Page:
A 21 year old Japanese male is presenting with a mass in his neck he finds incidentally. The mass is best seen on the right side of his neck when he turns his head to the left. The picture denotes a change upon swallowing. What is his diagnosis and workup? (Scroll down to see answer)
The video can be seen here:
Diagnosis: Thyroid Nodule
We can confirm this patient has a thyroid nodule on exam for two reasons:
1) The mass is more easy to see when patient looks to the contra-lateral side of the mass.
2) Most importantly, the mass moves with swallowing.
Thyroid nodules are important not to miss on exam as the major concern is to rule out a thyroid cancer. The general management of a thyroid nodule, either found on exam or imaging (if non-palpable) is to measure the serum TSH level. If low, patients generally will get a radionuclide study to look for a functioning (i.e. producing thyroid hormone) nodule. If the radionuclide study shows a functioning nodule, the next step is to measure the thyroid hormones and treat hyperthyroidism is present. However, if the radionuclide study shows a non-functioning thyroid nodule or if the initial TSH level is normal or elevated, all patients should receive a thyroid fine needle aspiration to rule out cancer.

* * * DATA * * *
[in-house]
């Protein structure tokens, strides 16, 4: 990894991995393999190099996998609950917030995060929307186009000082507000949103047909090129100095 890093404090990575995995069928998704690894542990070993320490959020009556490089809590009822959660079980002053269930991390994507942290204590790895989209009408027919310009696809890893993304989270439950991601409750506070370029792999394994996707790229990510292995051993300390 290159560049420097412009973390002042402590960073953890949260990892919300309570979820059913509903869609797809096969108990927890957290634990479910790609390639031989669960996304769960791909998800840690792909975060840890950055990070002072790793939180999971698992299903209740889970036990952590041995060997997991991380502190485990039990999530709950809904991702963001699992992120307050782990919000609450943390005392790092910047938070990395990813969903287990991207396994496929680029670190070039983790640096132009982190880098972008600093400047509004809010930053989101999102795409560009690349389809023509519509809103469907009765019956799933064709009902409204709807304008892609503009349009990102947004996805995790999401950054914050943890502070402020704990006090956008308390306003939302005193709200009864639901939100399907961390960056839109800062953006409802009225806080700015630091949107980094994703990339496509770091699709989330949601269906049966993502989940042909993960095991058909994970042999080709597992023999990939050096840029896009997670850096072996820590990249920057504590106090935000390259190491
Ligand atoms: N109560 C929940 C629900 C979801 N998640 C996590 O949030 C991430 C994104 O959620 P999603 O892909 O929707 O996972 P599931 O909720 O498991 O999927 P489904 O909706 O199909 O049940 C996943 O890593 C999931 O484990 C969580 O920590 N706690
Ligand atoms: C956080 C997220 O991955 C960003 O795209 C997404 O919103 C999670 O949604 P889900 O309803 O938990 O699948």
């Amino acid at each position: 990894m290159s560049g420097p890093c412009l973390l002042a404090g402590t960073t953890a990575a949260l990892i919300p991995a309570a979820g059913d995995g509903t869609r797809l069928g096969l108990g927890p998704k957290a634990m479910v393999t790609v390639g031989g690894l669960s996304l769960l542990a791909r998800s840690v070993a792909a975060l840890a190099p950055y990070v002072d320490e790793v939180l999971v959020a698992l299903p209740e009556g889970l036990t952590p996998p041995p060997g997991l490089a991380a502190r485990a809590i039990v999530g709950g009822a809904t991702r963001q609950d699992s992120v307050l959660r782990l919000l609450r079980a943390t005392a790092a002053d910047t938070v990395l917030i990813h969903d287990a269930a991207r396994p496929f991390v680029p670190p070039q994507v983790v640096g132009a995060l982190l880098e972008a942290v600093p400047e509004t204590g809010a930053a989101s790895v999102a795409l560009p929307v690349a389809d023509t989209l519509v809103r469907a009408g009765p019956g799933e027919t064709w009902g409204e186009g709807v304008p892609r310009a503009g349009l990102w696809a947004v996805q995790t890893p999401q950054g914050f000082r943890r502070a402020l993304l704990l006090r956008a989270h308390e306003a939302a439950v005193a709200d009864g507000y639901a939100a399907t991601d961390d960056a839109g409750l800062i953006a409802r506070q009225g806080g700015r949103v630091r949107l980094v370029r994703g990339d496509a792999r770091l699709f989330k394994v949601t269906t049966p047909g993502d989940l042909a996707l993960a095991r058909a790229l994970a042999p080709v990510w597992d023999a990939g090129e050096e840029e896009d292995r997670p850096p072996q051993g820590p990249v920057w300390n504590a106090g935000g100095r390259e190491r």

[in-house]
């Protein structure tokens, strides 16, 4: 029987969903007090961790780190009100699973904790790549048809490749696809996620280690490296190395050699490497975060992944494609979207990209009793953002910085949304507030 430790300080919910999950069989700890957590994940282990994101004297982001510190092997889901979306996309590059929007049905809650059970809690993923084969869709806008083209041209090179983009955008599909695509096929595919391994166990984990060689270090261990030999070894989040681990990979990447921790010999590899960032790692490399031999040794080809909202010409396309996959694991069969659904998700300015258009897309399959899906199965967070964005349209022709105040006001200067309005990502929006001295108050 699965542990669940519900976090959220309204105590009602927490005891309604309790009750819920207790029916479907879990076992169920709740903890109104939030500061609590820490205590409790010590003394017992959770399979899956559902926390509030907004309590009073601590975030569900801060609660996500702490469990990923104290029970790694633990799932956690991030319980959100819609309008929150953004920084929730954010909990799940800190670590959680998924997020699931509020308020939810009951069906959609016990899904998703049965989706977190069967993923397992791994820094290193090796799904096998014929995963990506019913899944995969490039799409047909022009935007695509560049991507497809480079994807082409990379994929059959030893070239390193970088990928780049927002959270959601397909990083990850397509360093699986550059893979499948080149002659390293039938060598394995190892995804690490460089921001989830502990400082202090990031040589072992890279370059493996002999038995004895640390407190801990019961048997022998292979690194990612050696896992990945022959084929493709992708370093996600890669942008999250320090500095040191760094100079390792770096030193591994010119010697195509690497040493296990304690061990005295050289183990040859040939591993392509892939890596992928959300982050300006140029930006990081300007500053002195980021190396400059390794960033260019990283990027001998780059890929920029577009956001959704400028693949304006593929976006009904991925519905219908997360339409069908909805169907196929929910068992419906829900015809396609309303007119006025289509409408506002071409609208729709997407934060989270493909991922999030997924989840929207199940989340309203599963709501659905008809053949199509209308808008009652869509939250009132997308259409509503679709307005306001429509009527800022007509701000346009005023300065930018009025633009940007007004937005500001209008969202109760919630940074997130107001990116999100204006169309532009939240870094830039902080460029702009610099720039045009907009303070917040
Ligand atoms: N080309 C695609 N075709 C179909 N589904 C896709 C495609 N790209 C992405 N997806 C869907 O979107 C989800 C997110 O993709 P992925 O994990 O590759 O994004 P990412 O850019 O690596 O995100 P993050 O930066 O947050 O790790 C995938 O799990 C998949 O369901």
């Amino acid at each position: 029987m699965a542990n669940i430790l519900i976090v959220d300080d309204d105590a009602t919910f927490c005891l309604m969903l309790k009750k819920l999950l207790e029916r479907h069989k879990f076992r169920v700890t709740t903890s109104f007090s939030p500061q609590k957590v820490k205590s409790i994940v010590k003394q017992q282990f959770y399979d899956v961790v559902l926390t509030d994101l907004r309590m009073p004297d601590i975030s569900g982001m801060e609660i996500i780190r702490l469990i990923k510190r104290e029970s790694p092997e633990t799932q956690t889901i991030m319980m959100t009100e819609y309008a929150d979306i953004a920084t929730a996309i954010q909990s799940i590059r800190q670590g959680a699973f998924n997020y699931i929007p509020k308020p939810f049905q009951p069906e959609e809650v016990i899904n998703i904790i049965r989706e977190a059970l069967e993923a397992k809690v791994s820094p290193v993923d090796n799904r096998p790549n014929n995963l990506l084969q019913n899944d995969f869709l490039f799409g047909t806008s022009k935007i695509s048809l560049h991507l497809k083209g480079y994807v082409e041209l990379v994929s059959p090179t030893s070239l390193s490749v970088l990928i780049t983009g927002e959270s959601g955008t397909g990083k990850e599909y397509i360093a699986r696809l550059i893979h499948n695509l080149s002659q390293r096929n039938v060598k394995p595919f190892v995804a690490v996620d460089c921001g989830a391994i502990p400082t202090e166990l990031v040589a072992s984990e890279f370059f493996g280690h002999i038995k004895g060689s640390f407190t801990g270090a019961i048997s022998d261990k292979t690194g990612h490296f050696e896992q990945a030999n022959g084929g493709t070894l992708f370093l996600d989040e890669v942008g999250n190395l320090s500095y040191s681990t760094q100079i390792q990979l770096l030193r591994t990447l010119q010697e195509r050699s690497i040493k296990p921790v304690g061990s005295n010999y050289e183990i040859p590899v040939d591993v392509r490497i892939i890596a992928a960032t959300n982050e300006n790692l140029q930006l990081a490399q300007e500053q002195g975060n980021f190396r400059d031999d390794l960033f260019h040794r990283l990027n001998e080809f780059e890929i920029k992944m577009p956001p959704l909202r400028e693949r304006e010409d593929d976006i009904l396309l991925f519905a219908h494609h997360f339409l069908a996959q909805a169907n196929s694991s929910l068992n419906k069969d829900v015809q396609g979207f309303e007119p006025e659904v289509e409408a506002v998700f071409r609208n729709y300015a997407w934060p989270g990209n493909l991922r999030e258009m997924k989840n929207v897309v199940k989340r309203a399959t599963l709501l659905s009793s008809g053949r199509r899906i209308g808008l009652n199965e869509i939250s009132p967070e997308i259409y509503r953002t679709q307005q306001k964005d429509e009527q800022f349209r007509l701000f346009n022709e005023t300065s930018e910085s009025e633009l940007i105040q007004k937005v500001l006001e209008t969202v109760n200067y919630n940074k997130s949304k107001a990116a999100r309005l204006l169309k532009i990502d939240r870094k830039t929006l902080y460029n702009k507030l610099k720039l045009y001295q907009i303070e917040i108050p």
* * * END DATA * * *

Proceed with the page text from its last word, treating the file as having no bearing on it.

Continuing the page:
Also, don’t forget to look for other findings suggestive of hyperthyroidism such as postural tremor, lid lag, and a sweaty palm. Some of this is described in Dr. Verghese’s video on the examination of the hand.
This patient had a benign non-functioning thyroid nodule. He will get periodic ultrasound monitoring to ensure there isn’t sudden growth to suggest a malignancy, although malignancy is benign thyroid tumors are rare.